A catch up with an acquaintance (let’s call her Doris) recently had me thinking about industry change. In particular, what does it take to change an industry. Specifically, the recruitment industry. We hear a lot about the importance of customer-centricity, and clearly candidates are not considered customers. Which is kind of short sighted…particularly a hyper connected business arena.
Doris has been looking for a new job, and is keen for something that is a balance of corporate and creative; something along the lines of marketing or brand management. I’ve seen her work. She’s pretty fab. She is also has a delightful temperament, only one head, and is the least offensive / obnoxious person I know. In fact I would say she is pretty hot talent. Here’s what she has told me has gone on…
- A mutual friend put me in touch with the Australiasian HR director of a big name multinational. I met with the guy who was exceptionally positive, encouraged me to send him my CV, said he would look over it and give me feedback before passing it on to one of his senior recruiters. After sending it through and following it up multiple times, I have not received any further communication from him.
- Contacted Recruitment Company 1 via email – got told to email my CV through and it would be allocated to the appropriate person. Sent said CV and never received any further contact. Followed up with another email and a phone call and 2 months later, I still haven’t received any correspondence.
- Contacted the marketing recruiter for Recruitment Company 2 through LinkedIn email and didn’t receive a response.
- Contacted Recruitment Company 3 only to have them tell me they didn’t keep CV’s on file and that I should keep an eye on the company’s website for any roles that might appeal to me and apply specifically for them. They also preferred not to meet me prior to this.
- Contacted Recruitment Company 4. Told them I was not able to speak on the phone during business hours and received multiple calls at 2 or 3pm. Finally tried to set up a meeting (via email) only to be told they would only be able to meet with me during the hours of 8.30 and 5pm. I asked if this would be an issue for having interviews and was told yes, it would be; “Most clients won’t be flexible to work around talents diaries and often give me very random times for interviews (e.g. 10am, 2pm. 4pm etc.)”.
- Met with a contact at Recruitment Company 5 to have the recruiter leave me waiting for 15 minutes, told to completely redo my CV and meet with a different recruiter within that company who specialises in my industry. I was out the door in 20 minutes.
- Submitted an application to a relatively new Aussie based company, only for them to send an ‘auto-reply’ to myself and 25 other candidates disclosing all of our email addresses to each other. Emailed the CEO with a crisis/brand management plan only to receive an unsympathetic, disingenuous apology email blaming the sender and advising that his “staff” would follow up.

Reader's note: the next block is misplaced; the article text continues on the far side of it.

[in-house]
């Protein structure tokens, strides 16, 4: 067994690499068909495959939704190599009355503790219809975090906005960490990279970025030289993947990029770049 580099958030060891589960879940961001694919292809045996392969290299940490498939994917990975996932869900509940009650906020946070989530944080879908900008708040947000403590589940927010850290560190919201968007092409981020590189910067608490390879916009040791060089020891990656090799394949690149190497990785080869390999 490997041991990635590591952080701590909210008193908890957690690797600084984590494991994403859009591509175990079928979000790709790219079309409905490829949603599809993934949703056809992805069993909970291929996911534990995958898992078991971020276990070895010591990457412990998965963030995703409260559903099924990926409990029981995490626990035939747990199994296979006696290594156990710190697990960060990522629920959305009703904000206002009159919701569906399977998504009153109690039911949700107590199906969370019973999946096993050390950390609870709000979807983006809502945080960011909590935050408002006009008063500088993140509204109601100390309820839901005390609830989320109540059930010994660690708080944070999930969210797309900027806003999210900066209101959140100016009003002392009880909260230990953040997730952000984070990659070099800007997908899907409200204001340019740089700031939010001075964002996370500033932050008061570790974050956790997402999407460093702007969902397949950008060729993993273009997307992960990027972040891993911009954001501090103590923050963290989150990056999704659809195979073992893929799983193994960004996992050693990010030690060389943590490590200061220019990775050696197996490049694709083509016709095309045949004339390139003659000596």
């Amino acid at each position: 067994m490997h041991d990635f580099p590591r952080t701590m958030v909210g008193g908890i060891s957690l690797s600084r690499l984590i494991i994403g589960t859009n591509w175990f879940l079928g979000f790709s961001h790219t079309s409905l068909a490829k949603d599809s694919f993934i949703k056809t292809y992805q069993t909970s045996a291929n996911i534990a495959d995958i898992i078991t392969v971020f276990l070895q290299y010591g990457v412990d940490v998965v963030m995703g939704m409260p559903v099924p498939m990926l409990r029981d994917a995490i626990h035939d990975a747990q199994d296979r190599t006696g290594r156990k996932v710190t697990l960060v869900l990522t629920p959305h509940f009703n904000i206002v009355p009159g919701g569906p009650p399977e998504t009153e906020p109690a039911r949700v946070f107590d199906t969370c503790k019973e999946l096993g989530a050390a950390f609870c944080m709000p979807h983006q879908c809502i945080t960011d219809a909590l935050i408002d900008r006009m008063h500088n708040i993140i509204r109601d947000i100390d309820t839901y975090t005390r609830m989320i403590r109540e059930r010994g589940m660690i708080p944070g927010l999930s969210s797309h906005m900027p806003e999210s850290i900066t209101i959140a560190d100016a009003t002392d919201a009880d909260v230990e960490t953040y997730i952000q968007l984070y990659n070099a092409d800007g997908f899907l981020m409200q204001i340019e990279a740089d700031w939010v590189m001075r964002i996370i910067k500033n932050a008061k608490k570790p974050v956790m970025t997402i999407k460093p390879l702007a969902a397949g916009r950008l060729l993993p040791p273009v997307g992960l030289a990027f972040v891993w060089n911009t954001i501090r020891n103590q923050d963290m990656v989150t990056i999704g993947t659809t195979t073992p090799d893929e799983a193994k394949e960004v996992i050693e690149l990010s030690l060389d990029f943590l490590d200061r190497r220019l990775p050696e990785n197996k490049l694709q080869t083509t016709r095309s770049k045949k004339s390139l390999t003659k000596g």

A 2004 HBR article “How Industries Change” by Anita McGahan provides some interesting insights into the potential for the recruitment industry. McGahan argues that “industries evolve along four distinct trajectories—radical, progressive, creative, and intermediating”
But perhaps more interesting in relation to Doris’s comments is that they identify two threats to obsolescence.
The first is a threat to the industry’s core activities:
“the activities that have historically generated profits for the industry. These are threatened when they become less relevant to suppliers and customers because of some new, outside alternative.”
In this case, social business is the obvious threat. With recruiters not prepared to put in the work to identify, qualify, and sell hot talent, said hot talent turns to social channels such as facebook, LinkedIn, twitter and blogs and cut out the “middle man”. Staff members are offered incentives that are less cost that recruiting fees to identify candidates within their own social sphere.
The second is a threat to the industry’s core assets:
“the resources, knowledge, and brand capital that have historically made the organization unique”
I would argue that all of the examples here are teetering dangerously close to be being bankrupt in terms of core assets as described above. You can’t seriously be doing your brand capital any good with the experience that Doris is sharing with her peers who both recruit and look for recruiters? If recruiting firms are reluctant to spend the time on candidates then do they really have much knowledge? If Doris’s experience is typical of other candidates, it would appear that the Recruitment Industry is very close to obsolescence. And needs to change
Based on McGahan’s model, a threat to assets and a threat to activities means radical change. Radical change is bold, disruptive and requires courageous leaders. I wonder if the recruitment industry is ready for this? Or have I got the wrong end of the stick? Should Doris be doing something differently? Your thoughts…
Want more resources on handling radical change and disruption? You may find my book Conversations of Change: A guide to implementing workplace change useful!